2012 Seed Choices, Part 1

The main list is here.

Before I explain my seed selection choices, I need to take a moment to explain how I lay out my garden. I'm a firm believer in crop rotation, so I tend to plant members of the same plant family in one bed. And then I'll plant something different in that bed in the following years. Crop rotation can help reduce pest levels by interrupting life cycles and can also help with soil nutrients. For example, legumes fix nitrogen, so planting brassicas in a bed that had beans or peas in it the past year will help the brassicas grow better, without having to add any fertilizers (assuming one leaves the legume roots in the soil, of course!)

These are the main plant families in my (and most) gardens:

Alliums - onion family, including garlic and leeks, and perennial plants like chives
Solanums - tomato family, including peppers, potatoes, tomatillos and ground cherries
Brassicas - cabbage family, including kale, broccoli, mustards, rutabaga, turnip and radish (among many others)
Cucurbits - squash family, including winter and summer squashes and cucumbers
Legumes - bean family, including peas and uncommon crops like peanuts, lentils and chickpeas
Asters - in addition to the flowers, this includes lettuces, sunflowers and perennials like Jerusalem artichokes.
Chenopods - beet family, including spinach, chard and quinoa.
Umbles - carrot family, including parsnips, celery and celeriac, and a lot of herbs like dill, chervil, coriander, fennel, lovage and parsley.
Malvas - okra, and flowers like hibiscus and mallow

There are other plant families which may be present, of course, but they tend to be either unusual choices for backyard gardens, or herbs or perennials that aren't included in rotations.

Clear as mud, right?



Most people, when first learning about plants and gardening, get hung up on the scientific names. In other words, why say solanum when you can say tomato? Because all tomatoes are solanums, but not all solanums are tomatoes, of course ;)

And also because I'm a total plant geek, and after umpteen botany courses and years of working in the field, I simply think in these terms. These are the terms I use for the families in my garden, and which work for me, even if they may not be 100% correct (example: the Umbels are more properly known as the Apiaceae, but I remember them as umbels, since that is the name for the flower type they produce, and the old name for the family).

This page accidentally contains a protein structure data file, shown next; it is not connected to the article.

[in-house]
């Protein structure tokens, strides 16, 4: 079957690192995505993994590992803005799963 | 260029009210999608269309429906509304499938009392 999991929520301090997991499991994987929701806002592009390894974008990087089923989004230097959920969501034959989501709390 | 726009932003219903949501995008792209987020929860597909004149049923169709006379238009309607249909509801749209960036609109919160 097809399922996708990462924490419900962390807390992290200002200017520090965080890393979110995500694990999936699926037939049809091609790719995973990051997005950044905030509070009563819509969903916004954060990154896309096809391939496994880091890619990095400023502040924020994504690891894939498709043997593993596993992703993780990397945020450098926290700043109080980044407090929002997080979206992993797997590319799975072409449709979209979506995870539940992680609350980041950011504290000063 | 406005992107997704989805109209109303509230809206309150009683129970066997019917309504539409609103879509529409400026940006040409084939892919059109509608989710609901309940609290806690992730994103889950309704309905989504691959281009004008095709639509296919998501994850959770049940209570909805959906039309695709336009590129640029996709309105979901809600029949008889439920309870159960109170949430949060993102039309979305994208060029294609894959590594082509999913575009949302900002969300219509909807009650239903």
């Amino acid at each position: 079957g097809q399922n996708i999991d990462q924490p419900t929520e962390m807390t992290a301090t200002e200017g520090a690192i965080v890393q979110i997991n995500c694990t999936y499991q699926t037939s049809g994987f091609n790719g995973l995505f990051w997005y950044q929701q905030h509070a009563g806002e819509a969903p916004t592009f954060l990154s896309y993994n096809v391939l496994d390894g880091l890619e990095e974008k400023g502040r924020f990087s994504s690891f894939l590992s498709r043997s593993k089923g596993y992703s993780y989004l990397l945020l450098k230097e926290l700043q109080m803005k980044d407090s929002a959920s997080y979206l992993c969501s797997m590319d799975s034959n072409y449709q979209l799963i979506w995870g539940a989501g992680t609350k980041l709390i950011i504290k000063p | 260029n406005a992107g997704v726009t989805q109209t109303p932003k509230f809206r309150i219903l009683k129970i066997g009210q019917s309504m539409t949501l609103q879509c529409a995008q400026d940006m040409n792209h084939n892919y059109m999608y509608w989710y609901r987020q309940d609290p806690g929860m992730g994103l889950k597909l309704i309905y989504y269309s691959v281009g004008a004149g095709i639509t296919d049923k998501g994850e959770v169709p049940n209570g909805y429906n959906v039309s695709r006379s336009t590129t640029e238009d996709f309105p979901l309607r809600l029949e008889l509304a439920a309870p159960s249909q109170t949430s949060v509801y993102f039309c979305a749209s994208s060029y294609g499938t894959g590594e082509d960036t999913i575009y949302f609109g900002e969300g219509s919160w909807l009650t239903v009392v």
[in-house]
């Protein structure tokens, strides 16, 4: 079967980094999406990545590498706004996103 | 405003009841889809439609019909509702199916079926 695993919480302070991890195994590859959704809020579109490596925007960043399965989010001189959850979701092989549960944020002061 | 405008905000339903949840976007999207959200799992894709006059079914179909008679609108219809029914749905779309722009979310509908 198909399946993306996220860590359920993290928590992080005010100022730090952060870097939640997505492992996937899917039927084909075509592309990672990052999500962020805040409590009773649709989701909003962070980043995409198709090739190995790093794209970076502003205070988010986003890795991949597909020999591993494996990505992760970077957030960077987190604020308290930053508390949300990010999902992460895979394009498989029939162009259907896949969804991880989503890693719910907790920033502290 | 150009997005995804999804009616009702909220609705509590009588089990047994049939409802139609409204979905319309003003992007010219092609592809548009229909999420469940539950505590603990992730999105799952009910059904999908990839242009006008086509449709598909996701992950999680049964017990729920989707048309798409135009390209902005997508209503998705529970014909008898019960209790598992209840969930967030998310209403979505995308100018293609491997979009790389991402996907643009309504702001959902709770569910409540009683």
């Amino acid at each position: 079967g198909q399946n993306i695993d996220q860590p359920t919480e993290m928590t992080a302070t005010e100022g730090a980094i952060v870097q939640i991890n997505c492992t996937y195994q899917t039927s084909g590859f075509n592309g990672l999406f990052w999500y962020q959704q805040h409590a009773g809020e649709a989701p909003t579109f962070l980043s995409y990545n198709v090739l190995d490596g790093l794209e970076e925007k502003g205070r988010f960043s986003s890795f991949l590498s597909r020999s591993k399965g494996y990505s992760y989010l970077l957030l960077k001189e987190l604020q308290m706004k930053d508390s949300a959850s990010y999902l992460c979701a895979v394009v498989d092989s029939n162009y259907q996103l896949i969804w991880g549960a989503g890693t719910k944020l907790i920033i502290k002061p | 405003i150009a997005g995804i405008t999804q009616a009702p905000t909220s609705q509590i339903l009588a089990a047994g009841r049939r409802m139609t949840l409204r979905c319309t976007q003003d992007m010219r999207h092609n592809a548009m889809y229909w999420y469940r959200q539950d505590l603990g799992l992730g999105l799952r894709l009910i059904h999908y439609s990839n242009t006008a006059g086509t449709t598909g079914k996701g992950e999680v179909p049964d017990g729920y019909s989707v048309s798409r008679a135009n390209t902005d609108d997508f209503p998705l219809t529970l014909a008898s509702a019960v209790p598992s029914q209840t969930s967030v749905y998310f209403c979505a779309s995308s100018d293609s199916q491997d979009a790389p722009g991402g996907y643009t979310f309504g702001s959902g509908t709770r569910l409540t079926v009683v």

You don't have to know, or remember, the correct names for everything you grow, but if you want to do crop rotation, you do have to know which plant belongs to which family*.

Up to a point.

Because it also depends on how your garden is set up and how much of each family you grow. I'm never going to grow an entire bed of lettuce, for example, or of okra. So I tend to have at least two beds of "mixed" plants, but by always keeping those mixes the same, it works into the crop rotation. I plant one bed with half beets and half carrots, and one bed includes lettuce, spinach, celery, celeriac, chard and any other oddball plant- like okra. The herbs, of course, are off in their own bed, so I don't worry about them for crop rotation.

Going forward, I'll be discussing my seed selections in more detail by group, so I thought I'd get this out of the way first.

Besides, everyone should be doing crop rotation, right? ;)

* I have recently seen a plan for grouping crops by "niche" instead of botanical family. So, all root crops would be grouped together, all leaf crops together and all fruit crops in a third group. While this is easier to remember, I do not recommend it, as it doesn't, in my opinion, adequately rotate crops. For example, "roots" can include members of the brassicas, cheopodes, umbles, alliums,  and if you stretch the definition of "root" far enough, solanums (potatoes), asters (Jerusalem artichoke) and legumes (peanuts). Leaf crops can include brassicas, asters, chenopodes and umbles. Fruit crops can include legumes, asters, solanums, cucurbits, and malvas. How do you properly rotate that?

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